Ducks rookie Zegras responds to John Tortorella’s criticism of “the pass”

It’s “the pass” streamed all around the world.

Anaheim Ducks rookie Trevor Zegras has been the toast of the NHL since pulling off an amazing puck flip pass for a goal that has been viewed over 50 million times so far.

Although the play is still being heralded, ESPN’s John Tortorella criticized it as not being “good for the game.”

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Tortorella not a fan of Zegras pass

“I’m not trying to be difficult about it. It’s fun to watch, it’s really cool but I just think our game has gone so far away from what the game should be. A hard game, an honest game. It’s almost gotten to showman,” Tortorella said. “I know you need to have it, you need to sell the game but I’m from the ilk that an honest hockey game needs to be played.”

Zegras was behind the net on Tuesday night when he lifted the puck with the blade of his stick and flipped it in front to Sonny Milano, who slapped the puck into the goal.

“I had some time, so (Milano) was calling for a Michigan,” Zegras recalled after the game. “So I picked it up and passed it to him. It was pretty funny how it all worked out.”

The 63 year-old Torts, known for his public confrontation with players and press, noted that it really was a great pass. Despite the acknowledgement he simply doesn’t feel it’s the right way to play.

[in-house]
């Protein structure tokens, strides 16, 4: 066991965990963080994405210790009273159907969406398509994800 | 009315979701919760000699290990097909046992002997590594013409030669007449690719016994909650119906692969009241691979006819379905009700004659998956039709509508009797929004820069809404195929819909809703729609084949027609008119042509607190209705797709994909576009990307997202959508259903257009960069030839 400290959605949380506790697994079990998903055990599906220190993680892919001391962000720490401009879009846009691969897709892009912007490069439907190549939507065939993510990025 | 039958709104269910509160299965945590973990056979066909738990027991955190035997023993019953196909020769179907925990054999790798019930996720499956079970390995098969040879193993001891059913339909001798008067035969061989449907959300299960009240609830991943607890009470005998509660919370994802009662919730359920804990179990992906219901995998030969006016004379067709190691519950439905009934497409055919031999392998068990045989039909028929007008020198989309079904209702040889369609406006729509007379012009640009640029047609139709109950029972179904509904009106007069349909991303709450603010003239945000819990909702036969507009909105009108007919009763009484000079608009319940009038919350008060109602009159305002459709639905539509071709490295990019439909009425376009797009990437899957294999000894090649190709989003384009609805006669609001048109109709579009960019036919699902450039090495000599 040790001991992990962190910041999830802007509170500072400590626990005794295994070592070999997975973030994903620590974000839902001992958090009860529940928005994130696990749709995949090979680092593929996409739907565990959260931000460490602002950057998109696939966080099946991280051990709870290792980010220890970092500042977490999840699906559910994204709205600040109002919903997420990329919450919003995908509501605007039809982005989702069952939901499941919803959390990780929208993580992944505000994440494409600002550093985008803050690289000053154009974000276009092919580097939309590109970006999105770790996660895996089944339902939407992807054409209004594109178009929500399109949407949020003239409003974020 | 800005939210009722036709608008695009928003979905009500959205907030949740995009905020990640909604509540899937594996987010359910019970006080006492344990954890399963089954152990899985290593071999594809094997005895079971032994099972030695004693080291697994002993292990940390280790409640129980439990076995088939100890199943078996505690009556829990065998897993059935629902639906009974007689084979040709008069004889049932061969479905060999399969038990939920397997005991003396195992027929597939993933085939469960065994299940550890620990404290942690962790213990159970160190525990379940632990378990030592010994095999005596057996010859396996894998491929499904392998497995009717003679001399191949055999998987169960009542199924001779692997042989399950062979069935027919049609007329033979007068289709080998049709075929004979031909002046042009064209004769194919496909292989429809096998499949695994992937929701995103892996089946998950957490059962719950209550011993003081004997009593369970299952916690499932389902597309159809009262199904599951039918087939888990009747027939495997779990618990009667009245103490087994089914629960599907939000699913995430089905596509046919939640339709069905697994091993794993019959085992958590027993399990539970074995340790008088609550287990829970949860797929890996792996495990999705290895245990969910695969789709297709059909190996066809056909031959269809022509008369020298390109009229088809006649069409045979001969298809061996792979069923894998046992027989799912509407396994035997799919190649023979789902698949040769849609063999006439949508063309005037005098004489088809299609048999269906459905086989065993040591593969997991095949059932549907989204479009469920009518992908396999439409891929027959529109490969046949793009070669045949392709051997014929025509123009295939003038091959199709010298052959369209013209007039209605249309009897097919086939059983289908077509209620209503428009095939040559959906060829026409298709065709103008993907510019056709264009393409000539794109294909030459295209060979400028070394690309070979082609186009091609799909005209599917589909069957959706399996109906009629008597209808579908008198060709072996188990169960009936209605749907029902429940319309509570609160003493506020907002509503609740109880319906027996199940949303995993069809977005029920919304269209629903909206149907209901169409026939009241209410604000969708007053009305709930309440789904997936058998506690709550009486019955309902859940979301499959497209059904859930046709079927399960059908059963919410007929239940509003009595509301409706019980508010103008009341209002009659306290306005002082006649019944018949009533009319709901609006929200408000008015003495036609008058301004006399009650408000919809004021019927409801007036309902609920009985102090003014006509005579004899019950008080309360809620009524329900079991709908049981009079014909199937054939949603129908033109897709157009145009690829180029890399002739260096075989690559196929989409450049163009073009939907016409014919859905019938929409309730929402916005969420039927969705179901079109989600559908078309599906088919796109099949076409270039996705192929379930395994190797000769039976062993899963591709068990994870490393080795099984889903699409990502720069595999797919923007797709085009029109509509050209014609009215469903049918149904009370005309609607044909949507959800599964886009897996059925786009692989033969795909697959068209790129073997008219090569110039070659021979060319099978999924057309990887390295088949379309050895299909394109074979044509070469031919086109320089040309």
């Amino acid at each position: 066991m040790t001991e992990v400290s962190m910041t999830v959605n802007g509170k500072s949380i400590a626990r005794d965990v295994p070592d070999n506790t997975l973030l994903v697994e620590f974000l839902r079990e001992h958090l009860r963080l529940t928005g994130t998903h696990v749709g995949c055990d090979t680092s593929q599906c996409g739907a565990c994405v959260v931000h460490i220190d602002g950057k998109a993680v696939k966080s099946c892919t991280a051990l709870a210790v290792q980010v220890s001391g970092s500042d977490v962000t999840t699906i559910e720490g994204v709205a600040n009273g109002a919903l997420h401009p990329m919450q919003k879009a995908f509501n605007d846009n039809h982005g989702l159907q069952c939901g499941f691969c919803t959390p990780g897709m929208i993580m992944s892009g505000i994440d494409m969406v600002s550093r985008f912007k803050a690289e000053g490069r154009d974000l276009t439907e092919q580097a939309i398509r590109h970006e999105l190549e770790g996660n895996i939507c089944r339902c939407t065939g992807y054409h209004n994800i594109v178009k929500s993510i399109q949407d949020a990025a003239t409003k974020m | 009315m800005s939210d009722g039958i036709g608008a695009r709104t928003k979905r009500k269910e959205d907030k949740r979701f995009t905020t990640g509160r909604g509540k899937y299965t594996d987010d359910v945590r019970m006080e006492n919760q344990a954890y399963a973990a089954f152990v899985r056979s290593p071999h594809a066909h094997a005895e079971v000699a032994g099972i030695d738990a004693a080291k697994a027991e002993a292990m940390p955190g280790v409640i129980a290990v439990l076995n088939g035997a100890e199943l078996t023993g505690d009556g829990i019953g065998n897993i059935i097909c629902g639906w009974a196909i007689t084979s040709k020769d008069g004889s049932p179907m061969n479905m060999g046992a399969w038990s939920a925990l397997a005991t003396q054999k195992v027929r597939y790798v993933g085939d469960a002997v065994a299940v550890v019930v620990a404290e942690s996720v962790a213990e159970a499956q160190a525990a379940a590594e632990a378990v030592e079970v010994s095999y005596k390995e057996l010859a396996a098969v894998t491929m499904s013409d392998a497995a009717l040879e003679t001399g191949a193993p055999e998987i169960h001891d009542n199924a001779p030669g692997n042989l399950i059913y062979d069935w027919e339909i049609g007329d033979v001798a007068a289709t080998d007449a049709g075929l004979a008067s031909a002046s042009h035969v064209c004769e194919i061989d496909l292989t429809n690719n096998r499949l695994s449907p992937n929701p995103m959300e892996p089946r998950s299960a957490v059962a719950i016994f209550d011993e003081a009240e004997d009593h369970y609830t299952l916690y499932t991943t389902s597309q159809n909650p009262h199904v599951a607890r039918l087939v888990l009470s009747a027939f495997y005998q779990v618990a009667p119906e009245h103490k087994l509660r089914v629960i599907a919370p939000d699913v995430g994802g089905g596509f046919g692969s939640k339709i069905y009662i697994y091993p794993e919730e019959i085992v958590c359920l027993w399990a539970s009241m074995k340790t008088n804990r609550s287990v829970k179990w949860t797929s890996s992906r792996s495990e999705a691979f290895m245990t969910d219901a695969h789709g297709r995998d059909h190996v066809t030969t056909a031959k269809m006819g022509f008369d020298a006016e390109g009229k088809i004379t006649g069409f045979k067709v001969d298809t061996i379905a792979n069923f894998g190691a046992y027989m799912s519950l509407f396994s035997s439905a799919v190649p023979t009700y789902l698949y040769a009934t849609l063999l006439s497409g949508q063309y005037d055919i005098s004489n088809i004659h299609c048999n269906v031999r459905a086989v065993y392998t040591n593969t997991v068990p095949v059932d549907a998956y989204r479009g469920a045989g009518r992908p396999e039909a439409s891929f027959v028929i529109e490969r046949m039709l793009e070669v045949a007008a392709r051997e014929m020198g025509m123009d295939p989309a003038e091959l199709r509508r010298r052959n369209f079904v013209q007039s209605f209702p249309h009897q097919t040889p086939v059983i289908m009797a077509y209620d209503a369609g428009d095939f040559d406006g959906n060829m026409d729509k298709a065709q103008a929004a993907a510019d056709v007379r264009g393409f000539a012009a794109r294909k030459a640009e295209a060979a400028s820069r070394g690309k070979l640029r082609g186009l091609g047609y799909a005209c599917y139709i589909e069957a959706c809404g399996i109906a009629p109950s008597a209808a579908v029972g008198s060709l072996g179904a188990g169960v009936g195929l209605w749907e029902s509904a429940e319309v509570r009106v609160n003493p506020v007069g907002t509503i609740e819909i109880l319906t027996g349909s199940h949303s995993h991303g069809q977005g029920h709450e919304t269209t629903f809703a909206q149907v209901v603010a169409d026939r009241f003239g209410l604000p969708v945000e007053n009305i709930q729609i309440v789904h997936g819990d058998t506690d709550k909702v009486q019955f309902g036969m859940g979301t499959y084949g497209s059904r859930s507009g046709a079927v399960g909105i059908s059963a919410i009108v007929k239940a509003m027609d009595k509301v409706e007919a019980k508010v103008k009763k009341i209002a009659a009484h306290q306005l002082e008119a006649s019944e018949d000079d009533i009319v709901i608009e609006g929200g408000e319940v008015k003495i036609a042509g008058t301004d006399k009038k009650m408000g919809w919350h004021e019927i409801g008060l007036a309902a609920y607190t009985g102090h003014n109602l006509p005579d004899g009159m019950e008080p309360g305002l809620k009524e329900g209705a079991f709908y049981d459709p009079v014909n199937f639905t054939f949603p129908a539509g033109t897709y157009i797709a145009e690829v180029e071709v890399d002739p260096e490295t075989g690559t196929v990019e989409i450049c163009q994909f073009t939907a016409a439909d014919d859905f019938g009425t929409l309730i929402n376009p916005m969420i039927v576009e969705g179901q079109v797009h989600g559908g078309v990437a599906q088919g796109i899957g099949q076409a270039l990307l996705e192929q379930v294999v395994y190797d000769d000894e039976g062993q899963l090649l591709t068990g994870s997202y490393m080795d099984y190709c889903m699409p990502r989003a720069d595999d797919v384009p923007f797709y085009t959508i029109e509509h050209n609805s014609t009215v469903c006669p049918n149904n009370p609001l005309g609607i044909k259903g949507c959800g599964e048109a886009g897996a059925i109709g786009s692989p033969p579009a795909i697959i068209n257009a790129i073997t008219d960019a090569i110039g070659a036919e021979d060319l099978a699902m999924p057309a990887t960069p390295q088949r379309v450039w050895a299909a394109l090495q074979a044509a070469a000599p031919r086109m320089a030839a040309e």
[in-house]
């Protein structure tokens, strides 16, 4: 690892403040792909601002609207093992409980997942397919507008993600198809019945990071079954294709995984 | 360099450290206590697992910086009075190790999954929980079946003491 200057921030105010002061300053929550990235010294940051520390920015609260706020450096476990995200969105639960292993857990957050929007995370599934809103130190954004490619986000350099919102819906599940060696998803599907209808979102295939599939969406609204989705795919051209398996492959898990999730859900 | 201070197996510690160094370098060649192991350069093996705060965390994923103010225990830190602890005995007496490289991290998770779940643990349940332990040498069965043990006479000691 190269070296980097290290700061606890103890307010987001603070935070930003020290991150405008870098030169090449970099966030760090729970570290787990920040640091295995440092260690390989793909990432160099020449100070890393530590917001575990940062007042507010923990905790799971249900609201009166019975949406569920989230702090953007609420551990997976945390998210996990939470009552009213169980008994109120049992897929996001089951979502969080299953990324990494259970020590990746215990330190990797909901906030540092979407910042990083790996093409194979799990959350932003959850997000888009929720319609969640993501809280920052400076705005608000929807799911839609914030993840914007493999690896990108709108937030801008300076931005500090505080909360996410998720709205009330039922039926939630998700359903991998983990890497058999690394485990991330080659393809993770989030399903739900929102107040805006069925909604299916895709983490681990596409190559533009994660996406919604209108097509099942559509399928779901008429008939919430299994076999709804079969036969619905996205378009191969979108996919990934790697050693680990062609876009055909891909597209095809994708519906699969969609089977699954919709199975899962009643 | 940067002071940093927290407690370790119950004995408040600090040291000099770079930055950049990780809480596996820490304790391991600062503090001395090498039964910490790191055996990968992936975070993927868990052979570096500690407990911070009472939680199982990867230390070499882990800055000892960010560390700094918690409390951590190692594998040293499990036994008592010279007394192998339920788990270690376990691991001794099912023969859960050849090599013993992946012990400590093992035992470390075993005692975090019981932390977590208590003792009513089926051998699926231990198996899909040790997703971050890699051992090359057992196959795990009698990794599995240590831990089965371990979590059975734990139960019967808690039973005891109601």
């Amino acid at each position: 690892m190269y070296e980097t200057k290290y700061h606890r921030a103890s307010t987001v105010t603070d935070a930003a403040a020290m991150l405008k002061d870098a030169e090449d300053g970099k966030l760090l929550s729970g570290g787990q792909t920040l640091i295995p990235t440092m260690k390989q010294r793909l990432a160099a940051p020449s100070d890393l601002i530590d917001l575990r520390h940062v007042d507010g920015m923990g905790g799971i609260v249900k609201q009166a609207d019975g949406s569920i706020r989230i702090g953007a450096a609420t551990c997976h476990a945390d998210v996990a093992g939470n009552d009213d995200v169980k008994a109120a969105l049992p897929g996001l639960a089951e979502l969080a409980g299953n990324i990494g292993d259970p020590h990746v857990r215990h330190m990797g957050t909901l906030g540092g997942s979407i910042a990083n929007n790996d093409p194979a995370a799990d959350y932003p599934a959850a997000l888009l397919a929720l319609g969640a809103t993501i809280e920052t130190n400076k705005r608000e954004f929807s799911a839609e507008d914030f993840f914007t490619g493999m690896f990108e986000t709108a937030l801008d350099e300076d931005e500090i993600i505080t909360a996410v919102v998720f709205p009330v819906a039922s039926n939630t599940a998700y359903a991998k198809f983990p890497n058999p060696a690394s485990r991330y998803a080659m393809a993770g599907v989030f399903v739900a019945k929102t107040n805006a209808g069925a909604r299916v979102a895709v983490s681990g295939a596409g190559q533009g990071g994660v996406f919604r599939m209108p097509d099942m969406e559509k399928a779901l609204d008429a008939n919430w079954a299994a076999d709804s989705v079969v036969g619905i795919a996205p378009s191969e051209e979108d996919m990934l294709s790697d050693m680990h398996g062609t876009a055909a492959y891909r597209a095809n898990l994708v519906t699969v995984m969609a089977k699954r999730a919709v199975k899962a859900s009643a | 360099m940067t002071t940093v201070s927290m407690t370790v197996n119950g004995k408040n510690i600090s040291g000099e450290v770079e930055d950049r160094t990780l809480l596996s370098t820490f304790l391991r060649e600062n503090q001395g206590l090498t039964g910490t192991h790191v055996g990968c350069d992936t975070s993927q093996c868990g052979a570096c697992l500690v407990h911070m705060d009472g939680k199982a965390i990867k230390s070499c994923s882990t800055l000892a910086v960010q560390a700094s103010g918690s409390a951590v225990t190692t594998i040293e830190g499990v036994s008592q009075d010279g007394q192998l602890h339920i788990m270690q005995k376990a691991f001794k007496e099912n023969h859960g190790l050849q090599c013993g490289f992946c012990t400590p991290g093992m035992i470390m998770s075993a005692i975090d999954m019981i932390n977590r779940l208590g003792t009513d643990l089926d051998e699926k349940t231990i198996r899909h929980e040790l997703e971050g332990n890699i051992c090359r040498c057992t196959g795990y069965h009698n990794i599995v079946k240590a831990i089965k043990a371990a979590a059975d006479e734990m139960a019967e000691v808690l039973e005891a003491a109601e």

“It’s tremendously skilled,” he said. “My position, is it good for the game? I’m not so sure. If you did that back in 2000, late ’90s you’d get your head taken off. It’s cool to watch and all that, but I’m not so sure it’s good for the game. I’d have a talk with [Zegras and Milano] after the game.”

Zegras responds

john tortorella trevor zegras
zDec 2, 2017; Washington, DC, USA; Columbus Blue Jackets head coach John Tortorella looks on from behind the bench against the Washington Capitals in the second period at Capital One Arena. The Capitals won 4-3. Mandatory Credit: Geoff Burke-USA TODAY Sports

The Athletic asked Zegras about Torts’ comments and he found them to be “weird.”

“It’s one of those things where I’m not really too worried what (Tortorella’s) thinking or what he’s saying,” Zegras said. “I thought it was just weird that he would try and kind of — I don’t want to say shoot it down — but I feel like it did so much good for the game. Seeing all these little kids try the move.”

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Zegras even admitted that he got his inspiration from players like Patrick Kane, whom he watched perform spin-o-ramas growing up. In his mind, the play was safe. Before he tried it, he made sure no Sabres’ defender was coming at him behind the net.

“I didn’t really see where he was coming from. It’s just one of those things that he’s entitled to this opinion. I guess we got to just live with it,” Zegras concluded.